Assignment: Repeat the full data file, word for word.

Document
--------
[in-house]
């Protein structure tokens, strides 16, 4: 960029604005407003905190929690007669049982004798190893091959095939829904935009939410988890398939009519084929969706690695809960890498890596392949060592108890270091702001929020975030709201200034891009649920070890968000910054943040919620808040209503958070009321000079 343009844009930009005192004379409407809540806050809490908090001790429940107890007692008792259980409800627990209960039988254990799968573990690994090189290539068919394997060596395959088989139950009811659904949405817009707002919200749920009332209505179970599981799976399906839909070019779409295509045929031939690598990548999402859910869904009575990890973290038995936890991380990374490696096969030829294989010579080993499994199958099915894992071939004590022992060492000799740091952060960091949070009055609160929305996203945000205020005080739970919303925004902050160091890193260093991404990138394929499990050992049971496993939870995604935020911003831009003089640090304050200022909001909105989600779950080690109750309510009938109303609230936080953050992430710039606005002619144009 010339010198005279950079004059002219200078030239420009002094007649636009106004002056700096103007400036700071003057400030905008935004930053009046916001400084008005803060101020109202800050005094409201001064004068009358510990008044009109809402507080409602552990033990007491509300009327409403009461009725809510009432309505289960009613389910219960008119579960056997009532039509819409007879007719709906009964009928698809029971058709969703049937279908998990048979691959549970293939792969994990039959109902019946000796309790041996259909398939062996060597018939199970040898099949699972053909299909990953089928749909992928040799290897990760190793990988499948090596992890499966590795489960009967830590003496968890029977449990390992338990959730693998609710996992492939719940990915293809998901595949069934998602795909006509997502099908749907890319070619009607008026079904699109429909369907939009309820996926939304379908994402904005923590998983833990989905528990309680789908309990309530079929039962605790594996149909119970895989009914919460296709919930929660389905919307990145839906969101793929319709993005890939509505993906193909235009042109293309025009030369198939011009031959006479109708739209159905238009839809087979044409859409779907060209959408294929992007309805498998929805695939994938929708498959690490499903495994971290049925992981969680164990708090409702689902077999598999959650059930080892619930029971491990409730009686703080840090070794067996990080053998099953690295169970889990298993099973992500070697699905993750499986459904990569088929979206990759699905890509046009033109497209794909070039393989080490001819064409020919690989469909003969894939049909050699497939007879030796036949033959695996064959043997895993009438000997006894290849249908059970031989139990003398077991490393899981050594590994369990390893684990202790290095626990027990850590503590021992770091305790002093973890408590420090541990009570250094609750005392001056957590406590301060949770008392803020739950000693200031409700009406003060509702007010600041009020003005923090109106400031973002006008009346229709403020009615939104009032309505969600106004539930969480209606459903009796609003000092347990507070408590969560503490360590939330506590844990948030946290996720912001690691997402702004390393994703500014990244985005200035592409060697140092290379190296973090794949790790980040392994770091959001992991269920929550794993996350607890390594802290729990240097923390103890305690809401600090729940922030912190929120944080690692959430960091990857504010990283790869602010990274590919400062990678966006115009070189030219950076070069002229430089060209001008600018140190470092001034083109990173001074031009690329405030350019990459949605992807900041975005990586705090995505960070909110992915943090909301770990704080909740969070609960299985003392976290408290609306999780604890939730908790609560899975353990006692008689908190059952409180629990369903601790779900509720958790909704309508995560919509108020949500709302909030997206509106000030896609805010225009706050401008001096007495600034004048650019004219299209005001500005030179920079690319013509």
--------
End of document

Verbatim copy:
[in-house]
């Protein structure tokens, strides 16, 4: 960029604005407003905190929690007669049982004798190893091959095939829904935009939410988890398939009519084929969706690695809960890498890596392949060592108890270091702001929020975030709201200034891009649920070890968000910054943040919620808040209503958070009321000079 343009844009930009005192004379409407809540806050809490908090001790429940107890007692008792259980409800627990209960039988254990799968573990690994090189290539068919394997060596395959088989139950009811659904949405817009707002919200749920009332209505179970599981799976399906839909070019779409295509045929031939690598990548999402859910869904009575990890973290038995936890991380990374490696096969030829294989010579080993499994199958099915894992071939004590022992060492000799740091952060960091949070009055609160929305996203945000205020005080739970919303925004902050160091890193260093991404990138394929499990050992049971496993939870995604935020911003831009003089640090304050200022909001909105989600779950080690109750309510009938109303609230936080953050992430710039606005002619144009 010339010198005279950079004059002219200078030239420009002094007649636009106004002056700096103007400036700071003057400030905008935004930053009046916001400084008005803060101020109202800050005094409201001064004068009358510990008044009109809402507080409602552990033990007491509300009327409403009461009725809510009432309505289960009613389910219960008119579960056997009532039509819409007879007719709906009964009928698809029971058709969703049937279908998990048979691959549970293939792969994990039959109902019946000796309790041996259909398939062996060597018939199970040898099949699972053909299909990953089928749909992928040799290897990760190793990988499948090596992890499966590795489960009967830590003496968890029977449990390992338990959730693998609710996992492939719940990915293809998901595949069934998602795909006509997502099908749907890319070619009607008026079904699109429909369907939009309820996926939304379908994402904005923590998983833990989905528990309680789908309990309530079929039962605790594996149909119970895989009914919460296709919930929660389905919307990145839906969101793929319709993005890939509505993906193909235009042109293309025009030369198939011009031959006479109708739209159905238009839809087979044409859409779907060209959408294929992007309805498998929805695939994938929708498959690490499903495994971290049925992981969680164990708090409702689902077999598999959650059930080892619930029971491990409730009686703080840090070794067996990080053998099953690295169970889990298993099973992500070697699905993750499986459904990569088929979206990759699905890509046009033109497209794909070039393989080490001819064409020919690989469909003969894939049909050699497939007879030796036949033959695996064959043997895993009438000997006894290849249908059970031989139990003398077991490393899981050594590994369990390893684990202790290095626990027990850590503590021992770091305790002093973890408590420090541990009570250094609750005392001056957590406590301060949770008392803020739950000693200031409700009406003060509702007010600041009020003005923090109106400031973002006008009346229709403020009615939104009032309505969600106004539930969480209606459903009796609003000092347990507070408590969560503490360590939330506590844990948030946290996720912001690691997402702004390393994703500014990244985005200035592409060697140092290379190296973090794949790790980040392994770091959001992991269920929550794993996350607890390594802290729990240097923390103890305690809401600090729940922030912190929120944080690692959430960091990857504010990283790869602010990274590919400062990678966006115009070189030219950076070069002229430089060209001008600018140190470092001034083109990173001074031009690329405030350019990459949605992807900041975005990586705090995505960070909110992915943090909301770990704080909740969070609960299985003392976290408290609306999780604890939730908790609560899975353990006692008689908190059952409180629990369903601790779900509720958790909704309508995560919509108020949500709302909030997206509106000030896609805010225009706050401008001096007495600034004048650019004219299209005001500005030179920079690319013509």